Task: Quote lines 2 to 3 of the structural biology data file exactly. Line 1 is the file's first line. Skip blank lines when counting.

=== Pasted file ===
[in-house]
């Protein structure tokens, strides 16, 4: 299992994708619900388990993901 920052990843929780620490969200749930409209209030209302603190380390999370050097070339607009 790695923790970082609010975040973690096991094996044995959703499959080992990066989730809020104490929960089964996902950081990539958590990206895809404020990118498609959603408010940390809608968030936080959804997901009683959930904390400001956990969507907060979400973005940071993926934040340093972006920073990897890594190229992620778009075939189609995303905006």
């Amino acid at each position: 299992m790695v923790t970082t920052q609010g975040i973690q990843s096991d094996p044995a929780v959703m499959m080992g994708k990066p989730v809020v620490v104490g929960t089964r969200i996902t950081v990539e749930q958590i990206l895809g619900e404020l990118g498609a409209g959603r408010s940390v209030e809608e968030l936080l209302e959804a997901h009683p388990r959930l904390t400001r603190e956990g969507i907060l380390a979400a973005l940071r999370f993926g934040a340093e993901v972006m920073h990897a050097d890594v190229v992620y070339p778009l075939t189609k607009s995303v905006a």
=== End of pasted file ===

């Protein structure tokens, strides 16, 4: 299992994708619900388990993901 920052990843929780620490969200749930409209209030209302603190380390999370050097070339607009 790695923790970082609010975040973690096991094996044995959703499959080992990066989730809020104490929960089964996902950081990539958590990206895809404020990118498609959603408010940390809608968030936080959804997901009683959930904390400001956990969507907060979400973005940071993926934040340093972006920073990897890594190229992620778009075939189609995303905006």
């Amino acid at each position: 299992m790695v923790t970082t920052q609010g975040i973690q990843s096991d094996p044995a929780v959703m499959m080992g994708k990066p989730v809020v620490v104490g929960t089964r969200i996902t950081v990539e749930q958590i990206l895809g619900e404020l990118g498609a409209g959603r408010s940390v209030e809608e968030l936080l209302e959804a997901h009683p388990r959930l904390t400001r603190e956990g969507i907060l380390a979400a973005l940071r999370f993926g934040a340093e993901v972006m920073h990897a050097d890594v190229v992620y070339p778009l075939t189609k607009s995303v905006a």